Mareh 2015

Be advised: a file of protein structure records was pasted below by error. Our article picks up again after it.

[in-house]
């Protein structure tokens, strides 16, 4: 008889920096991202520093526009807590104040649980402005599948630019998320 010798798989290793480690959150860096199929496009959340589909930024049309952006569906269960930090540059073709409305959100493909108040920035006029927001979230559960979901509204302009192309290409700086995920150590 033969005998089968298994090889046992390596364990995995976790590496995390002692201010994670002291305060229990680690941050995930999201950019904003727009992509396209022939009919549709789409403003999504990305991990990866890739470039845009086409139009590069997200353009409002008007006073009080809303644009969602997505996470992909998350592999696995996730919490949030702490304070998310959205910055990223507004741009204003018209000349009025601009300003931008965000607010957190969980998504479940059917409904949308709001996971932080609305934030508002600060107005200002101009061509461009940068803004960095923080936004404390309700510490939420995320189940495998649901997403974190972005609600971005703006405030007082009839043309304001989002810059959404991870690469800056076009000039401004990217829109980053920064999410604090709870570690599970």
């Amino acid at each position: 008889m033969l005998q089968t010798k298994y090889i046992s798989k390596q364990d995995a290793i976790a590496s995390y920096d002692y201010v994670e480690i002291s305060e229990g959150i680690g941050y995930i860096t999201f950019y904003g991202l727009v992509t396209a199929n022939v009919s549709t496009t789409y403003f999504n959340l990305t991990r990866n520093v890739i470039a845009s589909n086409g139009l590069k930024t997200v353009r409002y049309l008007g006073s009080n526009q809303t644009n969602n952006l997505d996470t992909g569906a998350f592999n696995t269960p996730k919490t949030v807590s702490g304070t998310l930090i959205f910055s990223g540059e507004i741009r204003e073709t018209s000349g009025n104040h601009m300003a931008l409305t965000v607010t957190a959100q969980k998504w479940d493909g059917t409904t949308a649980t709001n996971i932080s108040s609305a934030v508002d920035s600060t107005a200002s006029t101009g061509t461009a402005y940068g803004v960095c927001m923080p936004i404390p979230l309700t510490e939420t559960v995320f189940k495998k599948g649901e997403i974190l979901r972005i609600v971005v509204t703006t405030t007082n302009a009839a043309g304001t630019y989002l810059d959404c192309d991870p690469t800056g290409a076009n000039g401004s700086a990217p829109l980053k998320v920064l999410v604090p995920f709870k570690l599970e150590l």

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  • The premise of Brazil's Mareh Festival is rather simple—soundtrack a midsummer Bahia paradise with Balearic tunes and disco edits. Easy as it may sound, this combination requires Herculean effort on the part of the festival's organizers. For the past two years, Mareh has taken place on Boipeba Island, a quiet enclave on the Atlantic only reachable by boat (meaning all sound and supplies must be shipped in). To complicate matters further, Boipeba only motored vehicles are aging tractors that tow Mareh's attendees to massive stages scattered across beaches throughout the island. Add on DJs traveling from Amsterdam (Young Marco), San Francisco (Solar), Dundee (Dicky Trisco) and Liverpool (Greg Wilson), as well as an arduous eight-day schedule, and Mareh's logistics amount to a hilariously complicated math equation. But 11 years in, the organizers have it down, nailing all the details to give Brazilians and foreigners a chance to loll on perfect beaches by day and party all night. I arrived on Boipeba following a Christmas night flight from Miami, a single engine airplane ride from Salvador and brief boat ride from a small airport near the isle, accompanied part of the way by Beats In Space host Tim Sweeney, who would play Mareh's inaugural boat party on December 27th. Wading through shallow, warm water in brilliant sunlight towards a beach bustling with swimmers was a surreal scene, to say the least. We eventually made our way to the beach bar, which would host nightly parties ramping up to all-night events on December 28th and New Year's Eve. Many of Mareh's visitors travel in from São Paulo, where the promoters throw rooftop parties year-round, but the slack attitude of the island stands in stark comparison to that bustling metropolis. On Boipeba, everything runs a bit behind schedule. If this bothers you, you're doing it wrong. The Beats In Space boat party got off to a rocky start, with Tim Sweeney and Eric Duncan acting as de facto captains out on some fairly choppy waters. The island's temporary residents swam out to a colorful, wooden boat for a four-hour journey. Sweeney and Duncan handled the sizable waves with aplomb, eschewing long mixes for perfect cruising selections. The duo rarely dipped into quantized territory, dropping Marcos Valle, Maurice Fulton's classic remix of Alice Smith and Wally Badarou's "Chief Inspector" (as dubbed by Pete Herbert, who danced the entire time and played a killer set the night before on the beach). Sweeney grinned ear-to-ear the entire time while Duncan, who has built up a Brazilian folk hero status thanks to a series of memorable sets at Mareh and in São Paulo, swayed with hands aloft, a man in his element. I ran into Young Marco after arriving back on the beach. He said he'd traveled two days to get to Boipeba and would soon be heading back to the Netherlands for a New Year's gig, but seemed absolutely ecstatic to be there. The days on Mareh are easy, with attendees wandering around the beaches, spooning Moqueca (seafood soup) or hanging out in Boipeba tiny downtown. Afternoon sets at the beach bar could provide some beautiful chilled-out moments, such as Mans Ericson dropping a shuffling live version of Cheo Feliciano's "El Raton" during a pink-hued golden hour. That set would preface the first of two Mareh ragers, this one requiring a midnight tractor ride to Morere beach. The festival's founder, Guga Roselli, is an engineer at an architecture firm, and had overseen construction of a massive, volcano-like thatch structure full of LED lighting. The sound company brought in a system used for a David Gilmour concert the week before. Put simply, the production quality was ridiculous and Brazilian duo (and Beats In Space signees) Selvagem delivered the goods, dropping an amazing (and new to these ears) remix of Gottsching's "E2-E4" alongside what would become a Mareh anthem, Soulful Dynamics' "Jungle People." Eddie C began his set at 3 AM with a Roy Ayers' a cappella over a pulsing piano disco track—an on-the-fly edit worthy of Ron Hardy. By the time he ended with Loui$'s "Pink Footpath," it was broad daylight. SF veteran Solar, having received news of Lemmy's passing, rued the unavailability of "Ace Of Spades," but kept it heavy regardless, dropping Maurice Fulton before descending into an early morning mess of clattering polyrhythms. The weekend warriors descended on the beach bar in force—on the 29th for edit heavy sets from Ray Mang and Dicky Trisco and on the 30th for Gop Tun, local heroes who dropped wild, island-ready house tracks like Jephté Guillaume's "Ibo lé lé." Of course, New Year's Eve would see the stops pulled out again, but simple, Brazilian traditions were what made the night feel special. As 2016 approached, we walked towards another elaborate stage setup, this one resembling nothing so much as a giant neon-lit jungle gym. The majority of partygoers were out on the beach before the year turned, wearing white as custom dictates. At midnight, Mareh launched a short and serious fireworks volley, and we jumped seven waves, making seven wishes as Liverpool legend Greg Wilson stepped up to the decks. Greg Wilson kept it nostalgic. Edits of Sister Sledge and The Clash kept less headsy dancers engaged but sounded a bit like cosmic wedding DJing. The Revenge took us from pitch-black to dawn with some welcome, jacking house cuts, before Kurc stepped up to the decks, spinning Todd Terje and a bunch of tunes that defined 2015, such as Fatima Yamaha's "What's A Girl To Do" and VO's awesome "Mashisa." These are great tracks, but as the summer sun beat down and the bar served up tapioca and popsicles, I was in the mood for something more specific to Brazil, to Mareh. The DJ for the 9 AM set was TBA, but as Eric Duncan, the perma-tanned, honorary Brazilian, loomed around the stage, it was fairly clear what was going to happen. Throughout the year, Brazilians love to hear imported music, but around the holidays, musical memory strengthens. Tropicalia, the beautiful psychedelic sound native to Bahia, hits this mnemonic sweet spot. Duncan started off with a slightly retouched version of Caetano Veloso's lovely "Queixa," the song's lilting chords easing the dance floor into a set that would run well past noon. A crew of staff and audience members lifted a parachute to shield dancers from the sun while others escaped into the glistening waves, just 50 feet away. A wicked smile crept onto Duncan's face, and it was easy to see why. Photo credits: Felipe Gabriel